New Stories

Play Your Heart Out: “Pokémon: Scarlet and Violet”

by: Julia Hills

Photo Courtesy of EarlyGame

The line of people waiting for “Pokémon: Scarlet and Violet” weaved its way through the GameStop, and looped back outside. At midnight on Nov. 18, the wait was finally over and millions of trainers all over the world were finally able to suit up, and catch’em all. 

The game begins at home. Your character wakes up on their first day of school, and your principal comes to your house to personally deliver your starter. There are a few different starters to choose from. First, there is Sprigatito, a grass type cat. Additionally, there is Quaxly, a water type duck. Lastly, there is Fuecoco, a fire type crocodile. Once you choose your starter, the game begins, and your character is sent off to school where they will learn the art of catching and battling Pokémon. Right?

Not quite. Before the player’s character makes it to school, they will meet some of their classmates. These classmates serve as tutorials at the very start. You’re shown the basic mechanics of the game, battling, picking up items, catching Pokémon, and how to access the map and your phone/main menu. 

Once these are complete, the non-player character (NPC) invites the player to investigate a strange sound that just happens to be the cover character of the game. In the first hour of gameplay, you have caught the legendary Pokémon Koraidon (in Scarlet) or Miraidon (in Violet). Now you’re off to school, and the game begins. Right?

Not quite, again. Upon making it to school, the player explores the campus and there is a cut scene signifying a time skip. It is now time for your final project of the year: to go out and explore! Your character is offered three challenges by classmates and a mysterious character who somehow has access to your phone number. If you choose to accept the challenges, you’re sent off and the game (finally) begins.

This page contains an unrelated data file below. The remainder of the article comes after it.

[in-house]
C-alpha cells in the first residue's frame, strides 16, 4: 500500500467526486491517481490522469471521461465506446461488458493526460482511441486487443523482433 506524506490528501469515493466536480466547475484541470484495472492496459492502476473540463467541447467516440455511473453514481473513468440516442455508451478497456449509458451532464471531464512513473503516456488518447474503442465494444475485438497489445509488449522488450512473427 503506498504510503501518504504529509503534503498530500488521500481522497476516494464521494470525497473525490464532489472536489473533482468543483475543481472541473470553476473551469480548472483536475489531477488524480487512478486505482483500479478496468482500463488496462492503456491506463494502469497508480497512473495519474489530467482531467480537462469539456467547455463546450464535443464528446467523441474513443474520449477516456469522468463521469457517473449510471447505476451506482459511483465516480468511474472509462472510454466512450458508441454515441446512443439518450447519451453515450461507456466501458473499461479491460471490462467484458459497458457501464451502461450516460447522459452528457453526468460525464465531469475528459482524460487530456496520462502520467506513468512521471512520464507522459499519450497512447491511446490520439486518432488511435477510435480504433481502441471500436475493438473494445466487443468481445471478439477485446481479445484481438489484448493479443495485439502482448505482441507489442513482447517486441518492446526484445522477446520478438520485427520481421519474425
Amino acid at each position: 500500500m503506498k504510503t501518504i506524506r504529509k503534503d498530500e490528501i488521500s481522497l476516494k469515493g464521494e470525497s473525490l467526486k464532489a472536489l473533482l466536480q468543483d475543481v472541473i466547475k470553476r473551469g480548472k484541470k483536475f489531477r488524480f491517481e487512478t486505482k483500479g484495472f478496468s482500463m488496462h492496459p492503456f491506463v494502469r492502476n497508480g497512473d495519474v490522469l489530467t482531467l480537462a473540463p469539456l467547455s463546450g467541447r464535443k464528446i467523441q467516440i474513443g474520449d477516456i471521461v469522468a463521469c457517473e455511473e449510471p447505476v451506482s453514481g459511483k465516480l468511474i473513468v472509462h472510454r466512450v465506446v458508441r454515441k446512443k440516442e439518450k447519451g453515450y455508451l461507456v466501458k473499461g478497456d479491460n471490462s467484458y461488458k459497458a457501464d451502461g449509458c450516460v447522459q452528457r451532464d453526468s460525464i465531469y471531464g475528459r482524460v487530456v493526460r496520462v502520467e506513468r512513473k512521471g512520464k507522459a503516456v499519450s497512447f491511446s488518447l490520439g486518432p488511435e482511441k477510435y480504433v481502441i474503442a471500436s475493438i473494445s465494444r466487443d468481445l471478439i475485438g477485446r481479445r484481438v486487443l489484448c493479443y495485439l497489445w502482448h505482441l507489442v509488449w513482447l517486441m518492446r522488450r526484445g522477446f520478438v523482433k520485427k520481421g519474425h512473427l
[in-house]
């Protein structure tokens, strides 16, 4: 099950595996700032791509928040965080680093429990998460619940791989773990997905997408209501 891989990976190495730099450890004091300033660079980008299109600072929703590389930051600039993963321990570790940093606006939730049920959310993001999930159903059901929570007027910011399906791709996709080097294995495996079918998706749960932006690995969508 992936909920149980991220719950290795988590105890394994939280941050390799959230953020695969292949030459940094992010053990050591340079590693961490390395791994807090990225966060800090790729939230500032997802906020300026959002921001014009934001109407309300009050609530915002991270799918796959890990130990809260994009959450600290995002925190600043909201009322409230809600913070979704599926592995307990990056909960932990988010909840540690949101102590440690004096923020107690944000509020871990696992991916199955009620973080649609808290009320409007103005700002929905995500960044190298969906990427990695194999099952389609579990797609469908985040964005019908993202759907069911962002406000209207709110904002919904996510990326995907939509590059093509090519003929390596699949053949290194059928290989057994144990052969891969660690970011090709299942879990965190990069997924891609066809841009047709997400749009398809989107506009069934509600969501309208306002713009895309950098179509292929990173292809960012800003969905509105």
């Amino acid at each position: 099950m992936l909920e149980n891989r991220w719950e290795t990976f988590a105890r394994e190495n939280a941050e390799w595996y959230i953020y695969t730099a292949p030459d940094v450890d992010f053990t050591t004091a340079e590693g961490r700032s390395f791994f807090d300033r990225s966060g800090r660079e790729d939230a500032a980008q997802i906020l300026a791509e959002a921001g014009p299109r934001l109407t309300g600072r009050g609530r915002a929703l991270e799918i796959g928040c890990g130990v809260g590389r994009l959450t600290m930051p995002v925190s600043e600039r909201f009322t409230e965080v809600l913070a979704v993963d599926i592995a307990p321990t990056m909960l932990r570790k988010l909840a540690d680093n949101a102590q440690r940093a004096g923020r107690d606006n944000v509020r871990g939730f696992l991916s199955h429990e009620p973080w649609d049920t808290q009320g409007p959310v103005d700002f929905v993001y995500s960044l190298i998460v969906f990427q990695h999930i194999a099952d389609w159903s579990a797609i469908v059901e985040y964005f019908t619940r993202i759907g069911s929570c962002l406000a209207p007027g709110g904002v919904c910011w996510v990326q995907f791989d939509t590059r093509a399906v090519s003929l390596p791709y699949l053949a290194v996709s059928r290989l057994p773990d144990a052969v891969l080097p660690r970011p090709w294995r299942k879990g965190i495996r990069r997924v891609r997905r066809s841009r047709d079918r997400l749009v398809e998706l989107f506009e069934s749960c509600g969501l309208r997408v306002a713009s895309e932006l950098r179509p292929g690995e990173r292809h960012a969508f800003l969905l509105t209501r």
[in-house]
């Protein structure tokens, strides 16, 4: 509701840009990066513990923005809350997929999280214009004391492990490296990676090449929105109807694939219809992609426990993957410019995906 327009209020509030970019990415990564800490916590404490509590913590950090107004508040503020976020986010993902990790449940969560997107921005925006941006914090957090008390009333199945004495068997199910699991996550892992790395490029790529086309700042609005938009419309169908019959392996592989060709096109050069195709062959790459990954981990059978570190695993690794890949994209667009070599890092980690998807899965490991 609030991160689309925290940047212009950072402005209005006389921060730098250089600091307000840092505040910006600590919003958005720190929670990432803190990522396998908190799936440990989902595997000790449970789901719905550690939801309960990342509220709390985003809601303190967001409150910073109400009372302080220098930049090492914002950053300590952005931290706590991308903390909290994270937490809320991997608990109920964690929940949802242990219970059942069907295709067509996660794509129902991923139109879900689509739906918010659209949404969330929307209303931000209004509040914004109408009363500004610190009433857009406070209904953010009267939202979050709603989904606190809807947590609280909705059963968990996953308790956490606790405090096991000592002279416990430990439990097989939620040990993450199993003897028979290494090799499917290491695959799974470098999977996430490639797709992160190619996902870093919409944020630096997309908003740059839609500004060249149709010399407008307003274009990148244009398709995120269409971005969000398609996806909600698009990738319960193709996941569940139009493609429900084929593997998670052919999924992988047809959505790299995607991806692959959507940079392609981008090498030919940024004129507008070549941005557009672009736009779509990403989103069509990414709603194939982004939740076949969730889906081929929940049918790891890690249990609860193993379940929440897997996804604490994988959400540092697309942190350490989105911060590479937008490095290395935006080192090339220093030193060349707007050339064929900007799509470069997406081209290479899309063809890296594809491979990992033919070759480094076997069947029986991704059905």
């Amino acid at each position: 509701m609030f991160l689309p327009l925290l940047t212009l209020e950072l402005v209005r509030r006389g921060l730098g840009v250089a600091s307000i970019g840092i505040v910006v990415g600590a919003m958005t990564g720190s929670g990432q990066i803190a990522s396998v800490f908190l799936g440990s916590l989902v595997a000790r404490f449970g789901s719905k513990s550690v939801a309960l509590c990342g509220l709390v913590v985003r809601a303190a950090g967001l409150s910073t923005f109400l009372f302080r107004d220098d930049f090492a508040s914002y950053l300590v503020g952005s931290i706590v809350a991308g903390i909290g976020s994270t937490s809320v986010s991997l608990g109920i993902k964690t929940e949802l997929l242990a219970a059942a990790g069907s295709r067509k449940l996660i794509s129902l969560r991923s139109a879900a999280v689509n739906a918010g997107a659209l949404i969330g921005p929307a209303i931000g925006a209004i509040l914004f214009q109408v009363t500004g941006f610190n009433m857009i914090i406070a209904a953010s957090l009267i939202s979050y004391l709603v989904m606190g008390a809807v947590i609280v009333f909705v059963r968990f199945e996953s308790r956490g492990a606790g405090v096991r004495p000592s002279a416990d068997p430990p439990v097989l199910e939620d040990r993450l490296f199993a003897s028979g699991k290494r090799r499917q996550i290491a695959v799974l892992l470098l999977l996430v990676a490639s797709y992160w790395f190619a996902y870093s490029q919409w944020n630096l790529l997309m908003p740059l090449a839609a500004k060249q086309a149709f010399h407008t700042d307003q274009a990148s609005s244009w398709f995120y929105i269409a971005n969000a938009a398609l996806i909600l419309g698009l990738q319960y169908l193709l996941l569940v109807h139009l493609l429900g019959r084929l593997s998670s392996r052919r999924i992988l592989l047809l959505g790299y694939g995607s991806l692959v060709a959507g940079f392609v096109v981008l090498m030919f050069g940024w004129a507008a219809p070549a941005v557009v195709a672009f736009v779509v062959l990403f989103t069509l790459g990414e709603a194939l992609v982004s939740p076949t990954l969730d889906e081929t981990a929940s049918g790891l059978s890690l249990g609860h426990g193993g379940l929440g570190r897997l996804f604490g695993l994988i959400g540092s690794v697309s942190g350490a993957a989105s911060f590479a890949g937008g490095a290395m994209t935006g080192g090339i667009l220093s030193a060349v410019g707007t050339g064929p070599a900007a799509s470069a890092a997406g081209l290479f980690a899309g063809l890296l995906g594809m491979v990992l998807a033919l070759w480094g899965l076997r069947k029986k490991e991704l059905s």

The story itself is quite simple. Players have the option to follow the three main challenge paths. The first is Victory Road, where the player can defeat all the gyms on their map. Then Path of Legends, where the player explores caves and landmarks to find mythical herbs. Finally Starfall Street, where the player takes on the evil Team Star. Players can take these on separately, or all at the same time.

Players can also take the time to try and complete the pokedex. The pokedex is your character’s log of all available pokemon. In Scarlet and Violet there are currently 400 pokemon to catch and evolve.

This simplicity is typical of most pokemon games. However, some key differences players may notice are in the quality of graphics, the writing of the NPCs, new abilities during battles and, most notably, the open world of the game. Players are able to explore every inch of the universe created for them.

Opening the world is a new aspect of the pokemon franchise. Most pokemon games have followed a linear design. You move forward, and you keep going forward. The first full world experience was in the last installment, “Pokemon Legends: Arceus.” Scarlet and Violet took the successes of that game and expanded on them creating a beautiful experience for players. Every nook and cranny of the map is explorable, making the possibilities endless, and catching new Pokémon a breeze.

Facebook streamer and Youtuber LambentPanda reviewed the game after they finished playing. 

“Violet/Scarlet is a big improvement on the open world style that was introduced with Pokemon Arceus. The exploration and new co-op features really make the game stand out among an already fun and nostalgic series,” LambentPanda said. 

However, not everyone had a good experience with the game. Upon release, players noticed a slew of issues ranging from minor lagging to major glitches. The camera angles during battles are unpredictable, and the frame rates will drop out of nowhere. Objects will clip, meaning an item/character/creature will disappear, or fall into the ground. While these may seem insignificant issues, all of these combined makes for an uncomfortable and frustrating experience.

Nintendo has commented, promising to fix the issues with the game with new updates. In a tweet, the company stated “We take the feedback from players seriously, and will continue to work on improvements to the games.”

In all though, despite all the technical issues, the game is a delightful inclusion in the Pokémon franchise. There are hundreds of adorable new Pokémon, and a massive map to explore. If Nintendo follows through and these upcoming updates fix the technical glitches, this game will make a wonderful Christmas present for yourself, or for your trainer friends.

2 Trackbacks / Pingbacks

  1. Editorial: I’m Done… Now What? – The Insider
  2. Play Your Heart Out: ?Pokémon: Scarlet and Violet? - The Insider - Pokémon News

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